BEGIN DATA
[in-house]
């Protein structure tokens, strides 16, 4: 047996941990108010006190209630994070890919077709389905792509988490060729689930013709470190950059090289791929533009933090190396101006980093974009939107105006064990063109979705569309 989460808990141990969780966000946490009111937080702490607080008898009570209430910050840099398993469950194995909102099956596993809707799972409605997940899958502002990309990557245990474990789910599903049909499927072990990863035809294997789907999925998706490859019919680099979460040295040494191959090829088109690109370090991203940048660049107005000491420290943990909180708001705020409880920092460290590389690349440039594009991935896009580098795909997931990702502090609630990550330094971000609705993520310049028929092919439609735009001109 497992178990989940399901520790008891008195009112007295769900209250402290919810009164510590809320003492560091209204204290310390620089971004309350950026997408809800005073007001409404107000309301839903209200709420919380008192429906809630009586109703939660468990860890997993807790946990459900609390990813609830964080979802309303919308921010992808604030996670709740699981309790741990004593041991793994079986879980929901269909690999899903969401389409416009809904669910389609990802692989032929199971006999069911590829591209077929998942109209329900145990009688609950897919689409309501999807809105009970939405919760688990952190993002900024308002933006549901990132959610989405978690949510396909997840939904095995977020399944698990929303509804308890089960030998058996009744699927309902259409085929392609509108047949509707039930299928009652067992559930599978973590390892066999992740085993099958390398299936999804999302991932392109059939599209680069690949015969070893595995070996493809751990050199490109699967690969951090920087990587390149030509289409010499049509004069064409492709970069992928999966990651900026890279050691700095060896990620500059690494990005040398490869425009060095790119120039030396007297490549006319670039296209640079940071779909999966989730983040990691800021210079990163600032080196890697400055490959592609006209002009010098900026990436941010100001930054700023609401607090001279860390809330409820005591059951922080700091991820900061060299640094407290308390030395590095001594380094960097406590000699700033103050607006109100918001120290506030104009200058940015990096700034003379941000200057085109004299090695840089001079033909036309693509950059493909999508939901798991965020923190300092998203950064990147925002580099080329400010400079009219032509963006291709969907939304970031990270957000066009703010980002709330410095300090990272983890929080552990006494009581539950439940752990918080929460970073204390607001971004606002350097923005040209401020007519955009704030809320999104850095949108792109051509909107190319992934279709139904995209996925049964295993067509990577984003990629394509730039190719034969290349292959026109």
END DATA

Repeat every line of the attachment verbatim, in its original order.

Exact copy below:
[in-house]
């Protein structure tokens, strides 16, 4: 047996941990108010006190209630994070890919077709389905792509988490060729689930013709470190950059090289791929533009933090190396101006980093974009939107105006064990063109979705569309 989460808990141990969780966000946490009111937080702490607080008898009570209430910050840099398993469950194995909102099956596993809707799972409605997940899958502002990309990557245990474990789910599903049909499927072990990863035809294997789907999925998706490859019919680099979460040295040494191959090829088109690109370090991203940048660049107005000491420290943990909180708001705020409880920092460290590389690349440039594009991935896009580098795909997931990702502090609630990550330094971000609705993520310049028929092919439609735009001109 497992178990989940399901520790008891008195009112007295769900209250402290919810009164510590809320003492560091209204204290310390620089971004309350950026997408809800005073007001409404107000309301839903209200709420919380008192429906809630009586109703939660468990860890997993807790946990459900609390990813609830964080979802309303919308921010992808604030996670709740699981309790741990004593041991793994079986879980929901269909690999899903969401389409416009809904669910389609990802692989032929199971006999069911590829591209077929998942109209329900145990009688609950897919689409309501999807809105009970939405919760688990952190993002900024308002933006549901990132959610989405978690949510396909997840939904095995977020399944698990929303509804308890089960030998058996009744699927309902259409085929392609509108047949509707039930299928009652067992559930599978973590390892066999992740085993099958390398299936999804999302991932392109059939599209680069690949015969070893595995070996493809751990050199490109699967690969951090920087990587390149030509289409010499049509004069064409492709970069992928999966990651900026890279050691700095060896990620500059690494990005040398490869425009060095790119120039030396007297490549006319670039296209640079940071779909999966989730983040990691800021210079990163600032080196890697400055490959592609006209002009010098900026990436941010100001930054700023609401607090001279860390809330409820005591059951922080700091991820900061060299640094407290308390030395590095001594380094960097406590000699700033103050607006109100918001120290506030104009200058940015990096700034003379941000200057085109004299090695840089001079033909036309693509950059493909999508939901798991965020923190300092998203950064990147925002580099080329400010400079009219032509963006291709969907939304970031990270957000066009703010980002709330410095300090990272983890929080552990006494009581539950439940752990918080929460970073204390607001971004606002350097923005040209401020007519955009704030809320999104850095949108792109051509909107190319992934279709139904995209996925049964295993067509990577984003990629394509730039190719034969290349292959026109």